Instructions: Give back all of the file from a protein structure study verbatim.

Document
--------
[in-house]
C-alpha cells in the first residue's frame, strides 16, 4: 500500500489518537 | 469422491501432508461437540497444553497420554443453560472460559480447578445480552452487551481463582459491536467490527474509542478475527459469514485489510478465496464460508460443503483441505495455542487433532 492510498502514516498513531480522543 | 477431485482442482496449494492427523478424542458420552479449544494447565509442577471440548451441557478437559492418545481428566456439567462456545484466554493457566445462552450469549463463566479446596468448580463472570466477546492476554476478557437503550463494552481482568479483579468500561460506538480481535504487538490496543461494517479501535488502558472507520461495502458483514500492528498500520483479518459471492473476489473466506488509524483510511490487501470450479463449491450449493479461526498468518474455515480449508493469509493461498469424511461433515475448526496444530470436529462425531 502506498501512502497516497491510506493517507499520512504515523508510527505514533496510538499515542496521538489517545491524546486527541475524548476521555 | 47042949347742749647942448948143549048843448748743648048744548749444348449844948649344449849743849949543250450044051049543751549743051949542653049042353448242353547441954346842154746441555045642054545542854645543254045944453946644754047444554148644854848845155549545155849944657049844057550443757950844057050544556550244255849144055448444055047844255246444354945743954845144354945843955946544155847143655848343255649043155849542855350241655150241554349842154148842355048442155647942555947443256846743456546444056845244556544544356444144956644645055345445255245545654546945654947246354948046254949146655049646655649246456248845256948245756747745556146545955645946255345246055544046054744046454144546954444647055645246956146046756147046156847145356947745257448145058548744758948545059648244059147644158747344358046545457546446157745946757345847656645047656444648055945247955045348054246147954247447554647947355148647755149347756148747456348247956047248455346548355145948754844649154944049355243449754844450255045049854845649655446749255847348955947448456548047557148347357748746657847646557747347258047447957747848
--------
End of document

[in-house]
C-alpha cells in the first residue's frame, strides 16, 4: 500500500489518537 | 469422491501432508461437540497444553497420554443453560472460559480447578445480552452487551481463582459491536467490527474509542478475527459469514485489510478465496464460508460443503483441505495455542487433532 492510498502514516498513531480522543 | 477431485482442482496449494492427523478424542458420552479449544494447565509442577471440548451441557478437559492418545481428566456439567462456545484466554493457566445462552450469549463463566479446596468448580463472570466477546492476554476478557437503550463494552481482568479483579468500561460506538480481535504487538490496543461494517479501535488502558472507520461495502458483514500492528498500520483479518459471492473476489473466506488509524483510511490487501470450479463449491450449493479461526498468518474455515480449508493469509493461498469424511461433515475448526496444530470436529462425531 502506498501512502497516497491510506493517507499520512504515523508510527505514533496510538499515542496521538489517545491524546486527541475524548476521555 | 47042949347742749647942448948143549048843448748743648048744548749444348449844948649344449849743849949543250450044051049543751549743051949542653049042353448242353547441954346842154746441555045642054545542854645543254045944453946644754047444554148644854848845155549545155849944657049844057550443757950844057050544556550244255849144055448444055047844255246444354945743954845144354945843955946544155847143655848343255649043155849542855350241655150241554349842154148842355048442155647942555947443256846743456546444056845244556544544356444144956644645055345445255245545654546945654947246354948046254949146655049646655649246456248845256948245756747745556146545955645946255345246055544046054744046454144546954444647055645246956146046756147046156847145356947745257448145058548744758948545059648244059147644158747344358046545457546446157745946757345847656645047656444648055945247955045348054246147954247447554647947355148647755149347756148747456348247956047248455346548355145948754844649154944049355243449754844450255045049854845649655446749255847348955947448456548047557148347357748746657847646557747347258047447957747848